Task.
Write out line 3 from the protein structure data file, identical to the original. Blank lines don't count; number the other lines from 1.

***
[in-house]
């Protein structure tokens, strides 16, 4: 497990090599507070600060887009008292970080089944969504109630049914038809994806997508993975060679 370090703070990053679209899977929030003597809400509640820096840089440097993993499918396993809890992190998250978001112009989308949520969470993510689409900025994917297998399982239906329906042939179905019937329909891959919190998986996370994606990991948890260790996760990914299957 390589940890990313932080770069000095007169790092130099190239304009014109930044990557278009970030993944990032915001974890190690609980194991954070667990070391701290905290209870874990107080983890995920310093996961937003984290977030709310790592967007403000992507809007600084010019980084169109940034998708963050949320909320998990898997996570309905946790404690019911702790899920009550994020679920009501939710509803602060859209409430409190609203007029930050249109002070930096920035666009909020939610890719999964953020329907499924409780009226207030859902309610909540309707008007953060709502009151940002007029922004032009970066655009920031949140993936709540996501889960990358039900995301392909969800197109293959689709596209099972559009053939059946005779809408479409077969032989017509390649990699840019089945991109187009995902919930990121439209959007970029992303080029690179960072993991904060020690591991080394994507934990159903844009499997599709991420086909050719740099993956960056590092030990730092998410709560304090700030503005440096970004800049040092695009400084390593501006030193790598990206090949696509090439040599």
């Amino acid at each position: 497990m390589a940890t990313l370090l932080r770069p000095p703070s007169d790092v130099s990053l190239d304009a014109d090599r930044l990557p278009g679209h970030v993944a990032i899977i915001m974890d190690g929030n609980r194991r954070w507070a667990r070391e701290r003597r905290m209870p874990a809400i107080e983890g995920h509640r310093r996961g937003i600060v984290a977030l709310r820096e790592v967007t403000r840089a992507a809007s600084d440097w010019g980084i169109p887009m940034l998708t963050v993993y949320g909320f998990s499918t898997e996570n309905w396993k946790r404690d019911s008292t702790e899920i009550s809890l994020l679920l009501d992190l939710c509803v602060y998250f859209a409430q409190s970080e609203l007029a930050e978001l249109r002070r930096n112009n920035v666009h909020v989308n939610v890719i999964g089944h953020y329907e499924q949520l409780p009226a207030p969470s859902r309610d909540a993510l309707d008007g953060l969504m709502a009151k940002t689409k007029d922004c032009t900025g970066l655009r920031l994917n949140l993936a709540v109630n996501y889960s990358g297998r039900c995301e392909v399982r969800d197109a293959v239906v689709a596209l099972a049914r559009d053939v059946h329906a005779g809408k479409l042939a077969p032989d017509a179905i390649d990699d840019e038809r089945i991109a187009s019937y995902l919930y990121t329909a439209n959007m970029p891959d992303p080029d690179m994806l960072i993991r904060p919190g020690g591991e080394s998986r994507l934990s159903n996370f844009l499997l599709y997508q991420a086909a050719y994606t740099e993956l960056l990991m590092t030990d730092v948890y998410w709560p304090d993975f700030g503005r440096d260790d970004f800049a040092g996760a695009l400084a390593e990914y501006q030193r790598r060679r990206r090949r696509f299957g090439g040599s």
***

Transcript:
């Amino acid at each position: 497990m390589a940890t990313l370090l932080r770069p000095p703070s007169d790092v130099s990053l190239d304009a014109d090599r930044l990557p278009g679209h970030v993944a990032i899977i915001m974890d190690g929030n609980r194991r954070w507070a667990r070391e701290r003597r905290m209870p874990a809400i107080e983890g995920h509640r310093r996961g937003i600060v984290a977030l709310r820096e790592v967007t403000r840089a992507a809007s600084d440097w010019g980084i169109p887009m940034l998708t963050v993993y949320g909320f998990s499918t898997e996570n309905w396993k946790r404690d019911s008292t702790e899920i009550s809890l994020l679920l009501d992190l939710c509803v602060y998250f859209a409430q409190s970080e609203l007029a930050e978001l249109r002070r930096n112009n920035v666009h909020v989308n939610v890719i999964g089944h953020y329907e499924q949520l409780p009226a207030p969470s859902r309610d909540a993510l309707d008007g953060l969504m709502a009151k940002t689409k007029d922004c032009t900025g970066l655009r920031l994917n949140l993936a709540v109630n996501y889960s990358g297998r039900c995301e392909v399982r969800d197109a293959v239906v689709a596209l099972a049914r559009d053939v059946h329906a005779g809408k479409l042939a077969p032989d017509a179905i390649d990699d840019e038809r089945i991109a187009s019937y995902l919930y990121t329909a439209n959007m970029p891959d992303p080029d690179m994806l960072i993991r904060p919190g020690g591991e080394s998986r994507l934990s159903n996370f844009l499997l599709y997508q991420a086909a050719y994606t740099e993956l960056l990991m590092t030990d730092v948890y998410w709560p304090d993975f700030g503005r440096d260790d970004f800049a040092g996760a695009l400084a390593e990914y501006q030193r790598r060679r990206r090949r696509f299957g090439g040599s």